While amending the FBAR may seem like a simple enough task, there are dangers looming. This article is not intending to scare you, but rather to help you understand the risks of an FBAR Amendment – depending on the facts and circumstances of your situation.
I Forgot a Few Small Accounts
If you simply forgot to include a few accounts on your FBAR, chances are there will not be any significant fines or penalties. Presuming that you did not include the account because maybe it was a low value for even dormant – chances are the IRS is not going to try and pounce on you for something like that.
In fact, if the only issue was the non-reporting of some small accounts, but there is also no unreported income, you may qualify simple delinquency procedures to get yourself into compliance.
I Forgot a Small Accounts and Interest/Dividends
The next issue that we come across often is when someone did not report certain accounts, but also did not report certain income associated with those accounts. As you can imagine, there is a pretty broad spectrum when it comes to this specific issue. Typically a person may have a few dormant accounts with less than $100 total and maybe a few cents in interest income.
For this type of individual, they should qualify for a possible penalty waiver under reasonable cause, or may consider entering the streamlined program, because the penalty will be relatively minor (aka, small account value means small penalty) – as the penalty does not include accounts that were properly reported.
Investment Accounts, Insurance, Pension
This is where it starts to get a little more gray. If someone was to look at the term FBAR, it is a fair assessment to say that it only requires foreign accounts, and, even just bank accounts. When someone hears the words Foreign Banks and Financial Accounts, oftentimes they will presume it means bank accounts in banks, and bank accounts in other types of institutions such as a credit union or something similar abroad.
Unfortunately, Bank Accounts are only one part of the equation, and it includes a whole slew of different accounts, such as pensions, investment products, mutual funds, ETF, certain foreign life insurance policies, etc. Therefore, at some point when a person learns that all of their other accounts should have been reported, what do they do now?
Again, it will depend on the facts and circumstances of the situation, but typically they will qualify for the streamlined or possibly reasonable cause presuming there was no issue of willfulness or reckless disregard.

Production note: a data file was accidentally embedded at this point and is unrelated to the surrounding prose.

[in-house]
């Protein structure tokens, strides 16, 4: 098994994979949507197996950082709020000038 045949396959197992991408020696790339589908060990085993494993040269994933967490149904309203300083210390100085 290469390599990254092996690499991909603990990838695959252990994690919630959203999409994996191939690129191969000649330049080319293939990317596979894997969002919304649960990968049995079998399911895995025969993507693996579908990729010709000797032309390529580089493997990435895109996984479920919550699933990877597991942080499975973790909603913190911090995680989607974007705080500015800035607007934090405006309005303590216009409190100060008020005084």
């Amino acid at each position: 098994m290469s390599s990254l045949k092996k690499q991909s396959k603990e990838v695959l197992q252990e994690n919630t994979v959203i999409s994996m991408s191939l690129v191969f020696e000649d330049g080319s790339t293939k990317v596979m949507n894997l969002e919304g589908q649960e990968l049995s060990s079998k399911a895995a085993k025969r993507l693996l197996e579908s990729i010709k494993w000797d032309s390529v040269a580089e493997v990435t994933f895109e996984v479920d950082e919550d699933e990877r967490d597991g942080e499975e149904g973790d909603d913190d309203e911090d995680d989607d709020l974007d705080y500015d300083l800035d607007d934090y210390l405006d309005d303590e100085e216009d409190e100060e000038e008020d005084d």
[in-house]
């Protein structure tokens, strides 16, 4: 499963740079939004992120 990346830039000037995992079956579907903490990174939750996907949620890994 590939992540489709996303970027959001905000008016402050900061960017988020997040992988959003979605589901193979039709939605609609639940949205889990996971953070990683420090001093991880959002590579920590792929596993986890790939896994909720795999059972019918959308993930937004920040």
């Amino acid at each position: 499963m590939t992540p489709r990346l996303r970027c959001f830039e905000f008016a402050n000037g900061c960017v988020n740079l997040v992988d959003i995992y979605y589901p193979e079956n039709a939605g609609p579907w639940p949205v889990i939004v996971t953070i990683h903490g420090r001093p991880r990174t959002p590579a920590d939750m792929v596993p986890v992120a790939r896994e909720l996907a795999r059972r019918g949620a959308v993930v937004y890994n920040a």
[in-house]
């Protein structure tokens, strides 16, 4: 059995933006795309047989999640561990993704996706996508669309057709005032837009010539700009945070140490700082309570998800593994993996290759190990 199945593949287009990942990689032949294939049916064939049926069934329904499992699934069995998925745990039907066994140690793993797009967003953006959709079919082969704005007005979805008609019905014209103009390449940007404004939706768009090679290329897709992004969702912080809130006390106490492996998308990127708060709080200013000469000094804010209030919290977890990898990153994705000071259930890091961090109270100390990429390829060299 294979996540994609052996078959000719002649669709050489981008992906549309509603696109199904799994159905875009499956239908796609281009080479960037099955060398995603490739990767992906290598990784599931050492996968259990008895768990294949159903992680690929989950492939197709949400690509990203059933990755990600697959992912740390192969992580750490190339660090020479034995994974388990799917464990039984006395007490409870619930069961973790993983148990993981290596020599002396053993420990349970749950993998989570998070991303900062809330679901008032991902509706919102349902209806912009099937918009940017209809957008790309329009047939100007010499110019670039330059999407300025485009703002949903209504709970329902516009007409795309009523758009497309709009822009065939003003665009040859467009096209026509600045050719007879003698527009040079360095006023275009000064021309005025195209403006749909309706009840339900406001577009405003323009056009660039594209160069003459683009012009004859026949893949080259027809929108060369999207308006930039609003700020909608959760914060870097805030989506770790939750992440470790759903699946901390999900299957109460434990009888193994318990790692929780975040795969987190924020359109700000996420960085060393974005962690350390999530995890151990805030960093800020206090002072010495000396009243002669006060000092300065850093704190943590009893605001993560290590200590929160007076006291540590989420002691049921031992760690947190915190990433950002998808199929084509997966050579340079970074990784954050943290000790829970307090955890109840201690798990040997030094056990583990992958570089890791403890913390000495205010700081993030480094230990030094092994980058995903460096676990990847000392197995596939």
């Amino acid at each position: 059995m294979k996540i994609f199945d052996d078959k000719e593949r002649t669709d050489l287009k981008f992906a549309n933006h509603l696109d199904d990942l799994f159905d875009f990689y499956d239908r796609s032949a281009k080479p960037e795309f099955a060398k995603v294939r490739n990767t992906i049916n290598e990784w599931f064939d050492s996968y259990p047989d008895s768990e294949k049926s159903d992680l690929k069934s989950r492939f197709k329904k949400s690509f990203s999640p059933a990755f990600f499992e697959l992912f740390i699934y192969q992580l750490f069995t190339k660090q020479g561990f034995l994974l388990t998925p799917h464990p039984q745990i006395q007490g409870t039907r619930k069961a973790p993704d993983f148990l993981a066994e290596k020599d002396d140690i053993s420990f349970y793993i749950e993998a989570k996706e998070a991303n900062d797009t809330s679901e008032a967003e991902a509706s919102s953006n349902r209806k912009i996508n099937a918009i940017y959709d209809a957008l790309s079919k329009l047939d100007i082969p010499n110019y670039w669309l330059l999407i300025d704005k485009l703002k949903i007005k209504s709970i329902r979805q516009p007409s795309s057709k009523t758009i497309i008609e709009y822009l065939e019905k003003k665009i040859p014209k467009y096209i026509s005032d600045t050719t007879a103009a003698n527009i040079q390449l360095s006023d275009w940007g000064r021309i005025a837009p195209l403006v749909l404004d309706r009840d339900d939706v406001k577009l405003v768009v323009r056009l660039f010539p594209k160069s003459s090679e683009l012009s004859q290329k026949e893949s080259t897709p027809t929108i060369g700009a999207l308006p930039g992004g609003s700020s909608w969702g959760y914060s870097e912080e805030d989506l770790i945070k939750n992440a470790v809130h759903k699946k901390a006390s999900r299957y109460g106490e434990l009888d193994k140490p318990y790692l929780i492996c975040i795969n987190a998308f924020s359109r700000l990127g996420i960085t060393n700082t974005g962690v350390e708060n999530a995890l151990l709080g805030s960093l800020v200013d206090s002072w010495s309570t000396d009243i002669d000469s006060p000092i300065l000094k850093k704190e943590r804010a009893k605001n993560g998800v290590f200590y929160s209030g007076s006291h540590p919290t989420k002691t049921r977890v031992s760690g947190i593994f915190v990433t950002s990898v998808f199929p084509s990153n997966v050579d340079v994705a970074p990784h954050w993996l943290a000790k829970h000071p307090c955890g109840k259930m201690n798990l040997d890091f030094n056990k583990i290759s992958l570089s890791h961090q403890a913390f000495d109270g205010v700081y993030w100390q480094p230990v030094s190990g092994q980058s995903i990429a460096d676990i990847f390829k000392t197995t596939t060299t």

I Knew (or Should Have Known) and Now I want to Report
This is a tough situation, and typically will always require submission to the traditional IRS Offshore Voluntary Disclosure Program (OVDP). That is because when the person files a FBAR, and intentionally does not include certain accounts, then there is an element of willfulness that is hard to escape.
In other words, the person knew there was something called a FBAR, took the time to file it, but then decided that they were intentionally or with reckless disregard not going to file certain accounts for one reason or another.
In this situation, if a person goes back and tries to amend, they might find themselves in deep trouble.
FBAR Audit Trigger
FBAR Audit Triggers are very common, and so are the number of people getting caught being dishonest.
FBAR Penalties Can Be Serious
Recently, the IRS has begun seriously cracking down on individuals they catch who knowingly failed to submit required foreign or offshore disclosures and/or or filed False or misleading FBARs, Form 8938, 5471, 8865 etc.
The best way to prevent offshore penalties is to enter into one of the approved IRS Offshore Voluntary Disclosure Programs before the IRS finds you, audits you, and penalizes you.
We will provide a real-life case example of what can happen when you get caught in the IRS cross-hairs.
Be Careful What You Read!
There’s a lot of mis-information on the world wide web. There are numerous rogue individuals who tell people that they have no business filing these forms, and that the government should not have the right to enforce penalties.
They might preface their tirades on the fact that because you reside outside of the United States (possibly because you are an accidental American) the chances of getting caught are lower. While that may be true, what happens when you get caught…will these people also be footing the bill for your IRS penalties?
Nevertheless, if the IRS finds you and determines you were willful, your life may be turned upside down. You will experience excessive fines and penalties, the IRS may levy or seize your assets (domestic or abroad), and/or you may lose the right to travel if your passport is revoke.
The following is a summary of one situation we dealt with recently in which a person went down this road, was caught, and is now facing serious consequences.
FBAR Audit Trigger Example – Michael From India
Michael is originally from India. He has numerous accounts in India and was aware of the fact that he was supposed to file the necessary forms. He first came to the United States in 2008 on an H-1B visa.
In early 2009, he was at a dinner party with friends from India, and learned that U.S. individuals (even those on still on Visa and who meet the Substantial Presence Test) are required to file taxes just as any US person would.
Thus, if Michael had any foreign accounts (which he did) he was required to report the information on an annual FBAR, as well as report the income.
Myth 1: Offshore Reporting is A New Phenomenon
While FATCA may not have come into existence until 2010, with enforcement in 2014, there have been laws on the books requiring the disclosure of foreign accounts for many years. In fact, FBAR reporting dates back to the 1970s.
Therefore, just because your CPA or Accountant may have just learned about FATCA, you still had a reporting requirement under many other different US laws. In other words, just because FATCA is new, does not make offshore reporting new as well.
Michael’s Tax Professional Knows Less Than Michael